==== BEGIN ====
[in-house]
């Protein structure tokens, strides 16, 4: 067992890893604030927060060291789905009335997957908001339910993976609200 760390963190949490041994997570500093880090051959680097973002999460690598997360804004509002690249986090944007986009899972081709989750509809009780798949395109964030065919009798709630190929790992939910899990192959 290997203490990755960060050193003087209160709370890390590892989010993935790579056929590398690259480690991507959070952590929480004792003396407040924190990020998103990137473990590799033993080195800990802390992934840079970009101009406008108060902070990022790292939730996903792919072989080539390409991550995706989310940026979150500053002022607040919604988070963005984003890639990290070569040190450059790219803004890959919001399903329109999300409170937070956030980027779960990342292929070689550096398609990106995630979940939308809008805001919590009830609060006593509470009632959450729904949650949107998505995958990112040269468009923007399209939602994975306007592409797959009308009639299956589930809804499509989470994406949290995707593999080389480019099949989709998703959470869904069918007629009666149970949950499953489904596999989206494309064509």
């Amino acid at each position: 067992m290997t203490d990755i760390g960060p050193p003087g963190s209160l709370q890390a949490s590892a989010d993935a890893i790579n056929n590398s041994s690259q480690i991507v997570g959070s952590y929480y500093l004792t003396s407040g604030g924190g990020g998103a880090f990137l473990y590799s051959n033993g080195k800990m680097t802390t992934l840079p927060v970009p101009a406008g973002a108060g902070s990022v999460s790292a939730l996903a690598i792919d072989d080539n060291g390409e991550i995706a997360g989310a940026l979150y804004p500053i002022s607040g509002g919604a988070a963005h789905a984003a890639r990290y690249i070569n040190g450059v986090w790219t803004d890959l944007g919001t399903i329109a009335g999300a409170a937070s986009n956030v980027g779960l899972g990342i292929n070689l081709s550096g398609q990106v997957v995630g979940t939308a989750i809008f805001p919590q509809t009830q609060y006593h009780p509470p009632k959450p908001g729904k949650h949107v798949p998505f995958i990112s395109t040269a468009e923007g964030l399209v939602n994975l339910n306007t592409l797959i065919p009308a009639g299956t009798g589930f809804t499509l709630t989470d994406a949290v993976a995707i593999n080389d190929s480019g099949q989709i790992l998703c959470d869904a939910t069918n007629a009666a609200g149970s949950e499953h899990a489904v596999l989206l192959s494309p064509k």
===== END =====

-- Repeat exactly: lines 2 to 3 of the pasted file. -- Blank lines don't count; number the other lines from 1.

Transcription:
């Protein structure tokens, strides 16, 4: 067992890893604030927060060291789905009335997957908001339910993976609200 760390963190949490041994997570500093880090051959680097973002999460690598997360804004509002690249986090944007986009899972081709989750509809009780798949395109964030065919009798709630190929790992939910899990192959 290997203490990755960060050193003087209160709370890390590892989010993935790579056929590398690259480690991507959070952590929480004792003396407040924190990020998103990137473990590799033993080195800990802390992934840079970009101009406008108060902070990022790292939730996903792919072989080539390409991550995706989310940026979150500053002022607040919604988070963005984003890639990290070569040190450059790219803004890959919001399903329109999300409170937070956030980027779960990342292929070689550096398609990106995630979940939308809008805001919590009830609060006593509470009632959450729904949650949107998505995958990112040269468009923007399209939602994975306007592409797959009308009639299956589930809804499509989470994406949290995707593999080389480019099949989709998703959470869904069918007629009666149970949950499953489904596999989206494309064509």
């Amino acid at each position: 067992m290997t203490d990755i760390g960060p050193p003087g963190s209160l709370q890390a949490s590892a989010d993935a890893i790579n056929n590398s041994s690259q480690i991507v997570g959070s952590y929480y500093l004792t003396s407040g604030g924190g990020g998103a880090f990137l473990y590799s051959n033993g080195k800990m680097t802390t992934l840079p927060v970009p101009a406008g973002a108060g902070s990022v999460s790292a939730l996903a690598i792919d072989d080539n060291g390409e991550i995706a997360g989310a940026l979150y804004p500053i002022s607040g509002g919604a988070a963005h789905a984003a890639r990290y690249i070569n040190g450059v986090w790219t803004d890959l944007g919001t399903i329109a009335g999300a409170a937070s986009n956030v980027g779960l899972g990342i292929n070689l081709s550096g398609q990106v997957v995630g979940t939308a989750i809008f805001p919590q509809t009830q609060y006593h009780p509470p009632k959450p908001g729904k949650h949107v798949p998505f995958i990112s395109t040269a468009e923007g964030l399209v939602n994975l339910n306007t592409l797959i065919p009308a009639g299956t009798g589930f809804t499509l709630t989470d994406a949290v993976a995707i593999n080389d190929s480019g099949q989709i790992l998703c959470d869904a939910t069918n007629a009666a609200g149970s949950e499953h899990a489904v596999l989206l192959s494309p064509k």